BY: Usually the cast were reading the scripts for the first time at table reads. However, there were definitely a few exceptions depending on the nature of the stories. I can’t remember exactly, but I’m fairly certain Ephraim, Aubrey, and Miriam [McDonald] would probably have been given the heads-up. Often it’s not just the intense nature of the scripts that would lead to this, but when characters look like they’re being “killed off” we would talk to the actors about whether or not it meant they were leaving the show.
DC: I don’t recall the writers or executives ever disclosing to us the issues they hoped to cover in that season. So when we sat down for the table read for “Time Stands Still,” that was the first time we became aware of this episode that was going to be covering school shootings. Degrassi’s MO was to cover tough issues for young teenagers, but it was kind of a shock because this one was a very important issue that a lot of television shows didn’t deal with.
SS: I remember as I was watching the actors, usually there would be a certain amount of energy and high-spirit, but the read-through got quieter and quieter and more serious as it went on. People were just looking down at their pages completely focused. I remember when we got to the point when Ephraim first pulls out the gun, everyone in the room was just breathless.
DC: There were never any guarantees with Degrassi. We were all subject to the writers and the decisions they made. After reading the first episode, I thought it was possible that Sean could either be killed or mamed in some terrible way or who knows. They didn’t really give us any indication that it was going to go one way or the other.
SS: When they read the part where Aubrey gets shot in the back, some of the kids burst into tears. By the end of that read-through, you could hear a pin drop because everyone was so affected.
Given the significance of the subject matter, it was important that the actors had a full grasp on how serious this episode was.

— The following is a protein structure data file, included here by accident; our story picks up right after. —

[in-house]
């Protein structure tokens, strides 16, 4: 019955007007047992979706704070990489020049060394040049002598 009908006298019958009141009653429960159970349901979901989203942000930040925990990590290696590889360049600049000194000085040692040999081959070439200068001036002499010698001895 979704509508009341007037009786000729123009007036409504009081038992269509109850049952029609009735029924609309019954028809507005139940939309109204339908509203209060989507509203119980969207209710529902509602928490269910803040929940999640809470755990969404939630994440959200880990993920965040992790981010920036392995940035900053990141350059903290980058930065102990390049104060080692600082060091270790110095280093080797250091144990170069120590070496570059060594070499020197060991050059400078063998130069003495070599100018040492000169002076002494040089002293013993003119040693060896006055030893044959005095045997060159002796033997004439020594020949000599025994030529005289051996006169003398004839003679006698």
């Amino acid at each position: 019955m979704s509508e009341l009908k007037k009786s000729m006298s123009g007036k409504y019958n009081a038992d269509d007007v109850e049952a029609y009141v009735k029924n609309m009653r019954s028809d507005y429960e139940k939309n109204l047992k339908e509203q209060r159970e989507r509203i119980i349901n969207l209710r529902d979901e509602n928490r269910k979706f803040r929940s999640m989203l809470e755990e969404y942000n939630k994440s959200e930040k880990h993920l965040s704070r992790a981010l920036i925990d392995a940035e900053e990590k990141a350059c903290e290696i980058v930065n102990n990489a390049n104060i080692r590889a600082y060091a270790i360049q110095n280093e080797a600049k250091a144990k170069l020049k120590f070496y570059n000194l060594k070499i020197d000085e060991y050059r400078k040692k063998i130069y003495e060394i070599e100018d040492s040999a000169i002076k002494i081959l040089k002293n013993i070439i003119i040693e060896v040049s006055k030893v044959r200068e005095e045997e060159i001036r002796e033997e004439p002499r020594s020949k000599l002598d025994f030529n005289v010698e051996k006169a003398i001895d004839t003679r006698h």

EE: It was such sensitive material. The topics this arc dealt with needed preparation. Columbine was still pretty fresh in people’s memories.
DC: I was younger when Columbine happened in Colorado and it was something that was talked about a lot. That was by no means the only example, but I think that incident really catapulted the idea of mass shootings and school shootings into the consciousness of a lot of people who were growing up during that time. You reflect on it differently as an adult, but all of us were aware politically at that point of what it meant to be a part of those two episodes.
SS: It was a pretty raw script and they had to really take this on and essentially embody the story and in many ways, they had to live it.
EE: I think we all just knew how important these episodes were going to end up being and we wanted to do right by the material and do it justice. Characters like Rick are always an incredible experience to play because you get to explore and create complex and powerful emotional states. When it comes to getting into a character’s mindset, I always try to find what I have in common with them first. Both Rick and I were weird theatre dorks in high school, so I just started from there so I could have a more normal jumping off point before moving on to figure out how to play all these much more complicated and dark parts of him.
Part III: Filming
The atmosphere on set during the filming of “Time Stands Still” differed quite a bit from the usual experience of making a Degrassi episode.
EE: Usually, the Degrassi set was pretty laid-back, fun, and light, and it was for the most part when shooting those episodes. Things got very quiet and serious while we were filming the climactic scenes in the hallway with the gun.
SS: I told the assistant director that we needed to keep it almost like the set of a play. I wanted the actors to be very focused and I wanted them to be very much in tune with the material and the emotions they were about to play.
DC: We were still friendly, but we were all very quiet in between scenes and takes so we could get into the moment and do our best. A large part of it was us reflecting on what we were creating during those moments.
The cast and crew strived to give their all while shooting these episodes, both from an emotional and technical point of view.